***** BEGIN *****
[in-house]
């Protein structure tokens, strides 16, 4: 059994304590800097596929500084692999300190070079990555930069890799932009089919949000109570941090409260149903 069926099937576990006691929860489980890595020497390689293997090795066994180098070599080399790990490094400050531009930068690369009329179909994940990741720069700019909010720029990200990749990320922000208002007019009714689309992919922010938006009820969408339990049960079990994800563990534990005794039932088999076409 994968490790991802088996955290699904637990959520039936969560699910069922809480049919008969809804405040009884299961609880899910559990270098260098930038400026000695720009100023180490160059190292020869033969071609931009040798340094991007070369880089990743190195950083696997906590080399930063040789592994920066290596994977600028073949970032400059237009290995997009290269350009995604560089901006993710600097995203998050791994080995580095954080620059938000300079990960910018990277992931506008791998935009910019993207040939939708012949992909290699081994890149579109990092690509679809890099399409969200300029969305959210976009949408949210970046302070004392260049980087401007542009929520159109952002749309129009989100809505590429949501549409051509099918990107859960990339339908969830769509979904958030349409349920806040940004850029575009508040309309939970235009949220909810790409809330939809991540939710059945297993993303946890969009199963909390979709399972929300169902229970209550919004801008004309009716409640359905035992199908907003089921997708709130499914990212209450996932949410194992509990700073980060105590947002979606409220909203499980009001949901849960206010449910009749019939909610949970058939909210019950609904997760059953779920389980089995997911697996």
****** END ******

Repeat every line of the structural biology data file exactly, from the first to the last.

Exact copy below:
[in-house]
């Protein structure tokens, strides 16, 4: 059994304590800097596929500084692999300190070079990555930069890799932009089919949000109570941090409260149903 069926099937576990006691929860489980890595020497390689293997090795066994180098070599080399790990490094400050531009930068690369009329179909994940990741720069700019909010720029990200990749990320922000208002007019009714689309992919922010938006009820969408339990049960079990994800563990534990005794039932088999076409 994968490790991802088996955290699904637990959520039936969560699910069922809480049919008969809804405040009884299961609880899910559990270098260098930038400026000695720009100023180490160059190292020869033969071609931009040798340094991007070369880089990743190195950083696997906590080399930063040789592994920066290596994977600028073949970032400059237009290995997009290269350009995604560089901006993710600097995203998050791994080995580095954080620059938000300079990960910018990277992931506008791998935009910019993207040939939708012949992909290699081994890149579109990092690509679809890099399409969200300029969305959210976009949408949210970046302070004392260049980087401007542009929520159109952002749309129009989100809505590429949501549409051509099918990107859960990339339908969830769509979904958030349409349920806040940004850029575009508040309309939970235009949220909810790409809330939809991540939710059945297993993303946890969009199963909390979709399972929300169902229970209550919004801008004309009716409640359905035992199908907003089921997708709130499914990212209450996932949410194992509990700073980060105590947002979606409220909203499980009001949901849960206010449910009749019939909610949970058939909210019950609904997760059953779920389980089995997911697996």